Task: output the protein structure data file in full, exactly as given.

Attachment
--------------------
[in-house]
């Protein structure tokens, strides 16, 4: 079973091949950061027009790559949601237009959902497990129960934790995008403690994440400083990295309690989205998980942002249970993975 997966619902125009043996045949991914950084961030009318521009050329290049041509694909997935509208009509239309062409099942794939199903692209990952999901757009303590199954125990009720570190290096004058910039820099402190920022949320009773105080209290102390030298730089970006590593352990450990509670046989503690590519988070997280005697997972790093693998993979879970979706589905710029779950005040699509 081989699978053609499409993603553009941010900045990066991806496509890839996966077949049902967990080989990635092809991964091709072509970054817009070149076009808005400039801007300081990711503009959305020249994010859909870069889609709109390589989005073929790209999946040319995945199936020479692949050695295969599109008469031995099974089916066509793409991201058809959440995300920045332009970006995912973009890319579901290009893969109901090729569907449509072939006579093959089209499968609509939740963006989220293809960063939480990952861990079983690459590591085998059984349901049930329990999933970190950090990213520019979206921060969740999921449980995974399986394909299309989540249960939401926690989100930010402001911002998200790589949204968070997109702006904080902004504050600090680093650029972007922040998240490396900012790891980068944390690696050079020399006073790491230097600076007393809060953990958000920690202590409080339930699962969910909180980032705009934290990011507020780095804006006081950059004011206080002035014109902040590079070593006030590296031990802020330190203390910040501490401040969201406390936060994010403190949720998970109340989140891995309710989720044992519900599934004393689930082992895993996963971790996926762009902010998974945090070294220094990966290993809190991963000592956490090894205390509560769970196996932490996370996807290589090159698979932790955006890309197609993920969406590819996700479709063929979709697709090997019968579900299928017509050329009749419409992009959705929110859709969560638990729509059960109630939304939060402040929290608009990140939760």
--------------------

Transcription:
[in-house]
């Protein structure tokens, strides 16, 4: 079973091949950061027009790559949601237009959902497990129960934790995008403690994440400083990295309690989205998980942002249970993975 997966619902125009043996045949991914950084961030009318521009050329290049041509694909997935509208009509239309062409099942794939199903692209990952999901757009303590199954125990009720570190290096004058910039820099402190920022949320009773105080209290102390030298730089970006590593352990450990509670046989503690590519988070997280005697997972790093693998993979879970979706589905710029779950005040699509 081989699978053609499409993603553009941010900045990066991806496509890839996966077949049902967990080989990635092809991964091709072509970054817009070149076009808005400039801007300081990711503009959305020249994010859909870069889609709109390589989005073929790209999946040319995945199936020479692949050695295969599109008469031995099974089916066509793409991201058809959440995300920045332009970006995912973009890319579901290009893969109901090729569907449509072939006579093959089209499968609509939740963006989220293809960063939480990952861990079983690459590591085998059984349901049930329990999933970190950090990213520019979206921060969740999921449980995974399986394909299309989540249960939401926690989100930010402001911002998200790589949204968070997109702006904080902004504050600090680093650029972007922040998240490396900012790891980068944390690696050079020399006073790491230097600076007393809060953990958000920690202590409080339930699962969910909180980032705009934290990011507020780095804006006081950059004011206080002035014109902040590079070593006030590296031990802020330190203390910040501490401040969201406390936060994010403190949720998970109340989140891995309710989720044992519900599934004393689930082992895993996963971790996926762009902010998974945090070294220094990966290993809190991963000592956490090894205390509560769970196996932490996370996807290589090159698979932790955006890309197609993920969406590819996700479709063929979709697709090997019968579900299928017509050329009749419409992009959705929110859709969560638990729509059960109630939304939060402040929290608009990140939760």